The Methodist movement

When the time came, John and Charles Wesley each attended university in Oxford. As a student at Christ Church, Charles brought together a group of students to support one another in their spiritual journeys. He enlisted the help of his brother John, a recent alumnus of Christ Church who was working as a fellow at nearby Lincoln College. They prayed, worshipped and served together earning the name Holy Club and later Methodists.

When pilgrims visit Oxford, their bus drops them off near Oxford Castle, the prison where Holy Club members visited inmates regularly.

While serving at Lincoln College, John Wesley struggled with a call to travel to Georgia as a missionary. Pilgrims visit the chapel at Lincoln College and see a stained glass window depicting the Jonah story. There Wesley wrestled with this decision to travel across the sea.

Leaders in the faith are often characterized as making decisions that change the world. In Oxford, pilgrims remember that these journeys started from humble beginnings: a group of students seeking to grow in their faith and struggling to understand God's call.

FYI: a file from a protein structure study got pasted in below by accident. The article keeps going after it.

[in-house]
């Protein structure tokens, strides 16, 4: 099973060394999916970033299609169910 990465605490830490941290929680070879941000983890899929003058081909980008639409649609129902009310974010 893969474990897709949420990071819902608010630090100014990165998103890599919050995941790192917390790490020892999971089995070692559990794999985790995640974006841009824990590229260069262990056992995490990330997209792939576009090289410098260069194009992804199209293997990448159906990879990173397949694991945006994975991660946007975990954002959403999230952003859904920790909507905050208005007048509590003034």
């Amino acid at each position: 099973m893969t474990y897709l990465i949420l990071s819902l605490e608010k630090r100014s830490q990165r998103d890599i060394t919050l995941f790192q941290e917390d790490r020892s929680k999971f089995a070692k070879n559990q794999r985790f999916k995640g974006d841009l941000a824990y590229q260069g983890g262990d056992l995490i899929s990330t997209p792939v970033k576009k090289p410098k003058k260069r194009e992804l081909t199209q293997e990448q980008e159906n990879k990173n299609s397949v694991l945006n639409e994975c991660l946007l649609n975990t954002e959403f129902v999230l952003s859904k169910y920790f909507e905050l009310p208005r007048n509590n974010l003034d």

Soon after Wesley's return from Georgia, a Methodist preacher invited him to continue his ministry of open air preaching in Bristol. Wesley's preaching and organizational skills were so effective that within months of arriving, the Methodist societies began building a meetinghouse called the New Room.

Pilgrims visit the New Room and stand in the pulpit where John Wesley and other early Methodist preachers boldly called people to follow Jesus in every part of their lives. They notice the New Room has no first floor windows to protect those who attended the meetings there. They learn that the pews in the building today were not part of the original plan, because the chapel was also used as a schoolhouse for poor children and a mission station to serve the people of Bristol. Above the chapel are rooms where Wesley and early Methodist preachers gathered for renewal, study and rest. This is holy ground.

Sitting in the New Room in Bristol or St. Mary's Church in Oxford where Wesley also preached, pilgrims sense what it must have been like to be part of this new movement of the Holy Spirit, and how they might continue that ministry today.

This is the real power of the Wesley Pilgrimage to England. Pilgrims touch the past to continue the ministry of being disciples of Jesus Christ who make more disciples for the transformation of the world.

The Rev. Joe Iovino is a content writer for and Kathleen Barry is manager of digital assets at United Methodist Communications in Nashville, Tennessee.

The Wesley Pilgrimage is sponsored annually by Discipleship Ministries, the General Commission on Archives and History and the General Board of Higher Education and Ministry. Leading it are the Rev. Steve Manskar, director of Wesleyan Studies for Discipleship Ministries, and the Rev. Paul Chilcote, professor of historical theology and Wesleyan studies at Ashland Theological Seminary.